BURN SISTER, BURN
An ancient Jewish commentary describes sacred text as “black fire written upon white fire.” Black tells one story, white another. We can only read the first story, but one day we will know both narratives, and on that day, when we have the whole story, we’ll know how to live in peace.
While the metaphor suggests the relationship of the cosmic masculine and feminine energies that dwell in everyone and suffuse the universe, it also applies to gender, and the nexus of women and spirit in our time is a new light and a new day. While women have become in the last twenty-five years far more visible in the workplace, perhaps the most revolutionary place that they have entered is in the realm of spiritual leadership. Here they stand in numbers that make them for the first time in history a community.
There have always been a few notable women in every age that lead with the feminine face of God: from Julian of Norwich to Aimee Semple McPherson, a few women have stepped out of the box of conventional religious wisdom that understands women as serving God by serving men. These women didn’t wait to be ordained by seminaries, because God ordained them to preach and teach. In 1811, Jarena Lee became the first African-American woman preacher whose sermons reached whites as well as blacks. Naturally she waited until she was a widow so that no one could accuse her of not deferring to a husband.
The divine feminine has also been an accepted part of religions. The Beatles sang, “Mother Mary came to me, singing words of wisdom, let it be, let it be.” If we don’t physically exist and remain in archetypal form, or if there are only a few of us and we don’t preach against the doctrine of women’s place for other women, we are received joyfully into spiritual communities.
Especially in America where we have always outnumbered our brothers in faith groups by two to one. But God help us if we begin to speak the other story, the “white fire” that reveals the divine through women’s lives as creators and nurturers of life. As Marianne Williamson says, “They used to call us witches, now they call us bitches.” Imagine how dangerous Anne Hutchinson must have been in her teaching that anyone God chose, and only those so chosen, had access to the will of God. The male clergy of Massachusetts in 1638 understood that if they weren’t on God’s list, then they had no authority! They banished her into the western wilderness where she and her followers were killed by Native Americans.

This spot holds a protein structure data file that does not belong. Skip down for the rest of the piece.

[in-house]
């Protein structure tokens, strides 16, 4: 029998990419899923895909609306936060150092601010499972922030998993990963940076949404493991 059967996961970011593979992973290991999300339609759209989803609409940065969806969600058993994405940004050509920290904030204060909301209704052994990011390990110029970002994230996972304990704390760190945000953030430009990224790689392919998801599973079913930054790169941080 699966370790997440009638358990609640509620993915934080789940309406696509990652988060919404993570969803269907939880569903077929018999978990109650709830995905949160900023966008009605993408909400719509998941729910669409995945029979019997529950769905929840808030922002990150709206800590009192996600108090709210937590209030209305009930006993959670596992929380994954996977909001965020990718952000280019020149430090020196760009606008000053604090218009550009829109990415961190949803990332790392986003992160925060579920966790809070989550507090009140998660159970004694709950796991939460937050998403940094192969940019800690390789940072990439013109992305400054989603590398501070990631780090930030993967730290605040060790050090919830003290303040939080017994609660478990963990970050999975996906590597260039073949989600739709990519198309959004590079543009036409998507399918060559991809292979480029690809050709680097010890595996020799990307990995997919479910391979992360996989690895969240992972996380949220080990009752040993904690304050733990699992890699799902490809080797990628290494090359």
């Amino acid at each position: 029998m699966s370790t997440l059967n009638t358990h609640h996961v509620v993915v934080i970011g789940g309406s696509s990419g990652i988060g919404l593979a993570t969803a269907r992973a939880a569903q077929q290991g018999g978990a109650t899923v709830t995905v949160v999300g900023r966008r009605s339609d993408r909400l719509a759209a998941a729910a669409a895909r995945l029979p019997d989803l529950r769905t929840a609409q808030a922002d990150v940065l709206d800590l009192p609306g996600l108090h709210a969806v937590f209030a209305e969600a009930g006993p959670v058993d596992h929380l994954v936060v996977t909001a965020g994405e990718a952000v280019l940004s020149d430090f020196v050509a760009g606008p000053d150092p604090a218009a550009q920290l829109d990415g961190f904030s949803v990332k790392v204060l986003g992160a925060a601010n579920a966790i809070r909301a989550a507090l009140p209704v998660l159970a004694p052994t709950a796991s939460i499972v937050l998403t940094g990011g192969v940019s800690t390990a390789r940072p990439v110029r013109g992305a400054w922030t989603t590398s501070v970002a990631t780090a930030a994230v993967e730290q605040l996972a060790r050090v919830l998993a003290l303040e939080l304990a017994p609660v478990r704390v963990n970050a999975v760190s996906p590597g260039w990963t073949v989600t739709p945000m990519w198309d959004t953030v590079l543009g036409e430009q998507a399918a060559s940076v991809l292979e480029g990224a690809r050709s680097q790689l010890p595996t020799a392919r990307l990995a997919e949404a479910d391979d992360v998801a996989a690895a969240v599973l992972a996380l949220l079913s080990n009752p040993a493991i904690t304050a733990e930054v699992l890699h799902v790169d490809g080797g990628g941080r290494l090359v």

Whether we understand the unprecedented presence of a community of women spiritual leaders as a gift of the women’s movement, the decline of religious institutions that has weakened the ban of women clergy, the age of aquarious, or God’s hand, one thing is clear. We’re here and as a community of rabbis, witches, priests, ministers, teachers, theologians, nuns, and faith healers, we have a lot in common as women of spirit who have finally been given the baton.
Never before have we gathered as a community, and perhaps if we do stand together and support each other in our work of bringing more tenderness into the world, we’ll find ourselves on trial again. Maybe we should be feared, because our motives are subversive. We don’t this work for the money or prestige, no one ever said to us when we were girls that we should think about becoming a spiritual leader, and no matter how successful we may become, we can never forget that we are vulnerable as women.
As a constellation of stars burning together, for the first time in history we can show the world what the divine feminine looks and sounds like. We aren’t offering an alternative to the male deities, nor are we advocating a supplanting. How about simply bringing forth a more complete glimpse at the power the makes half the creative energy of the world?
If the newspapers reported the world of Isaiah’s prophecy, a world where war, hunger, and fear were memory, then maybe I’d have to believe that suppression of women’s voices in spiritual leadership was the way things are supposed to be. But since the world hasn’t yet given us the spiritual authority to sit at the table and speak in the name of children, the natural world, peace, and social justice, I suggest that the time is now. However we understand our new community, let’s use it for the sake of heaven and speak in all the names of the divine to give us the whole message.